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04-14-2003, 02:05 PM
Can anyone explain to me how should a newbie setup a perspective view using glFrustum?

I'm trying to do a program where I render a cube with orthographic and perspective projections (doing it separately, of course) but unfortunatelly my cube keeps on looking extremelly distorted when I use perspective projection.

shinpaughp
04-14-2003, 04:46 PM
Try using gluPerspective instead... much simpler.

04-15-2003, 04:02 AM
Thanks for the advice. Using gluPerspective is indeed simpler to use than glFrustum.

But, unfortunatelly, I'm trying to learn how to set a perspective view using glFrustum and I believe gluPerspective won't help me with that :\

But thanks for your help anyway.

Take care

04-15-2003, 04:18 AM
Have you got a copy of the OpenGL Programming Guide (aka Redbook)? That gives a pretty good description of frustums. The earlier versions of the book are now freely available all over the place - search Google for +"redbook.pdf" +OpenGL.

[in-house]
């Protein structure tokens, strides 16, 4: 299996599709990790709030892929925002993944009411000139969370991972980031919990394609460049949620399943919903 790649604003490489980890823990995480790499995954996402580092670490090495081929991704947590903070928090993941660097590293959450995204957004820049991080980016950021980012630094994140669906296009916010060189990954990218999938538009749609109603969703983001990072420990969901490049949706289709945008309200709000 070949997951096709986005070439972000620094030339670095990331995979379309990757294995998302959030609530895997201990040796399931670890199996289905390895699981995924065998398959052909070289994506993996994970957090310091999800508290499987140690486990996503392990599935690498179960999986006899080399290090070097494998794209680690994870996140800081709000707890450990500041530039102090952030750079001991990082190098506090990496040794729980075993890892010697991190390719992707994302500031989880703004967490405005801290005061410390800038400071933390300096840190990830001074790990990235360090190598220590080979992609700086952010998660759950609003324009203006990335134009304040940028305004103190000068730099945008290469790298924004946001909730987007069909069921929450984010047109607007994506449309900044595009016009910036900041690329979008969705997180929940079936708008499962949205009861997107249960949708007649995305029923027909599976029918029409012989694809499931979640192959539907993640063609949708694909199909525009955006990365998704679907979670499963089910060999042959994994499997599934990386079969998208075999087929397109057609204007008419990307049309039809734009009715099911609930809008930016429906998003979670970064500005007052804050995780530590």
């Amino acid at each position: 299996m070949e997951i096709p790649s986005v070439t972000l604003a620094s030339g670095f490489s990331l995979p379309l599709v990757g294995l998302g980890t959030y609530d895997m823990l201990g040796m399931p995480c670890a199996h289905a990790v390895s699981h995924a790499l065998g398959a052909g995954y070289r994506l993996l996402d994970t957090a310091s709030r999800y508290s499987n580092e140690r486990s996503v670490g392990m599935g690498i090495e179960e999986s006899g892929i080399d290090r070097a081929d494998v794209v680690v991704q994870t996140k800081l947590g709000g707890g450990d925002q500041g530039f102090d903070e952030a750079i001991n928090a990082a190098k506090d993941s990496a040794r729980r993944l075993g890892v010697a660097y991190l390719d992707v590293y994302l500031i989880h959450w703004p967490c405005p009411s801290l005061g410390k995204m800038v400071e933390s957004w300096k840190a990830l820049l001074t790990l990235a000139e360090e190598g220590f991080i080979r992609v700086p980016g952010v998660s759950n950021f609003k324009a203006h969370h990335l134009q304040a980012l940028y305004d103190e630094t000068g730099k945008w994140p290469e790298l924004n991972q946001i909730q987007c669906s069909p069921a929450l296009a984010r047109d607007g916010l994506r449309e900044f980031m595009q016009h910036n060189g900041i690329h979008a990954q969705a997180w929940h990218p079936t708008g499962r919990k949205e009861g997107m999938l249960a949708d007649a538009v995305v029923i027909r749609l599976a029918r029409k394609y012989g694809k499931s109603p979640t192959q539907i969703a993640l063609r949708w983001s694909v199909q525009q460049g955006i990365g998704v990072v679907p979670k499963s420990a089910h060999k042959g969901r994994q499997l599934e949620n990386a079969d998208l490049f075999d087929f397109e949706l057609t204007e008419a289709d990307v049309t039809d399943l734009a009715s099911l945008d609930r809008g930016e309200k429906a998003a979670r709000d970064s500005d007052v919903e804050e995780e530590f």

Frustums aren't that hard to visualise, but are very hard to get right! The process can be explained to you, but it's probably better to look at the redbook, as it has pictures and such! http://www.opengl.org/discussion_boards/ubb/smile.gif

Deiussum
04-15-2003, 04:57 AM
I'll attempt a bit of an explanation of glFrustum.

For the moment, just think about the near clip plane. You can think of it as drawing a pyramid where the top of the pyramid is the eye point, and the bottom of the pyramid is the near clip plane.

Now consider that you set your left/right bottom/top parameters fairly large, but you have a small near value. That is going to result in a very short pyramid where the angles are very large. These angles can be thought of as your field of view. A large field of view is going to cause distortion.

Now picture that you extend the sides of your pyramid to extend to the far clip plane, keeping the angle the same. Chop it off where the near clip plane was and you have the shape of your frustum.